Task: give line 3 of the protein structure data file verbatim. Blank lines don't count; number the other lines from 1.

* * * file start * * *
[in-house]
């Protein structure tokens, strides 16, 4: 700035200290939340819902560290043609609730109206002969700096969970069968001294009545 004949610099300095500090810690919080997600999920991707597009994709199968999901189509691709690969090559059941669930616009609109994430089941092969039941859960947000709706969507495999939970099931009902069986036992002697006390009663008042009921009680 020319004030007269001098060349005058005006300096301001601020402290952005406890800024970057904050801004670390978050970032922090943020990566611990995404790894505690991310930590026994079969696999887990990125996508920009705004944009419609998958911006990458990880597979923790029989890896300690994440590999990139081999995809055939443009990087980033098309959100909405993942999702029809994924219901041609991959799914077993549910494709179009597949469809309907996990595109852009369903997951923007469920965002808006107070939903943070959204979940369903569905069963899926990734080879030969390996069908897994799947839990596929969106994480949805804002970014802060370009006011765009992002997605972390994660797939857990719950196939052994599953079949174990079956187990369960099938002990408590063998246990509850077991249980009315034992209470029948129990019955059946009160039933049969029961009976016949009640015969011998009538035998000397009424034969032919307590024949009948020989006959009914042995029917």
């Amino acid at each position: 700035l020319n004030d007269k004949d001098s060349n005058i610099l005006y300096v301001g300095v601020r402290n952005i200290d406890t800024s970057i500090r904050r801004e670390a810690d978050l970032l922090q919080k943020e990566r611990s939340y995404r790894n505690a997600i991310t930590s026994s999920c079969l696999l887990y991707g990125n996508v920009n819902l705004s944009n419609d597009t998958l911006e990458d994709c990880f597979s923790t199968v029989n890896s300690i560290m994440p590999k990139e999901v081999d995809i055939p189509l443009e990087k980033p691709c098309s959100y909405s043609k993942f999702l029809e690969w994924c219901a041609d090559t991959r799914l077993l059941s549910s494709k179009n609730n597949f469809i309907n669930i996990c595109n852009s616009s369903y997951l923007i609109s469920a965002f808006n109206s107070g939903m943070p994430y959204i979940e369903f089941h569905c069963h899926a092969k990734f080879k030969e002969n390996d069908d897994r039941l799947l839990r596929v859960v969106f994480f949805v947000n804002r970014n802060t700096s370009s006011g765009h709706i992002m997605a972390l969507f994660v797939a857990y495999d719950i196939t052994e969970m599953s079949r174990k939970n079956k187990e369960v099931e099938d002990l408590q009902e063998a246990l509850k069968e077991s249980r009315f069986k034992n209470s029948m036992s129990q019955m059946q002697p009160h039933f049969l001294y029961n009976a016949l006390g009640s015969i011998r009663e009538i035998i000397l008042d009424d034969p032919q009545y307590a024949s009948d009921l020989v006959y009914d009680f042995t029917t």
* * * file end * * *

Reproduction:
């Amino acid at each position: 700035l020319n004030d007269k004949d001098s060349n005058i610099l005006y300096v301001g300095v601020r402290n952005i200290d406890t800024s970057i500090r904050r801004e670390a810690d978050l970032l922090q919080k943020e990566r611990s939340y995404r790894n505690a997600i991310t930590s026994s999920c079969l696999l887990y991707g990125n996508v920009n819902l705004s944009n419609d597009t998958l911006e990458d994709c990880f597979s923790t199968v029989n890896s300690i560290m994440p590999k990139e999901v081999d995809i055939p189509l443009e990087k980033p691709c098309s959100y909405s043609k993942f999702l029809e690969w994924c219901a041609d090559t991959r799914l077993l059941s549910s494709k179009n609730n597949f469809i309907n669930i996990c595109n852009s616009s369903y997951l923007i609109s469920a965002f808006n109206s107070g939903m943070p994430y959204i979940e369903f089941h569905c069963h899926a092969k990734f080879k030969e002969n390996d069908d897994r039941l799947l839990r596929v859960v969106f994480f949805v947000n804002r970014n802060t700096s370009s006011g765009h709706i992002m997605a972390l969507f994660v797939a857990y495999d719950i196939t052994e969970m599953s079949r174990k939970n079956k187990e369960v099931e099938d002990l408590q009902e063998a246990l509850k069968e077991s249980r009315f069986k034992n209470s029948m036992s129990q019955m059946q002697p009160h039933f049969l001294y029961n009976a016949l006390g009640s015969i011998r009663e009538i035998i000397l008042d009424d034969p032919q009545y307590a024949s009948d009921l020989v006959y009914d009680f042995t029917t």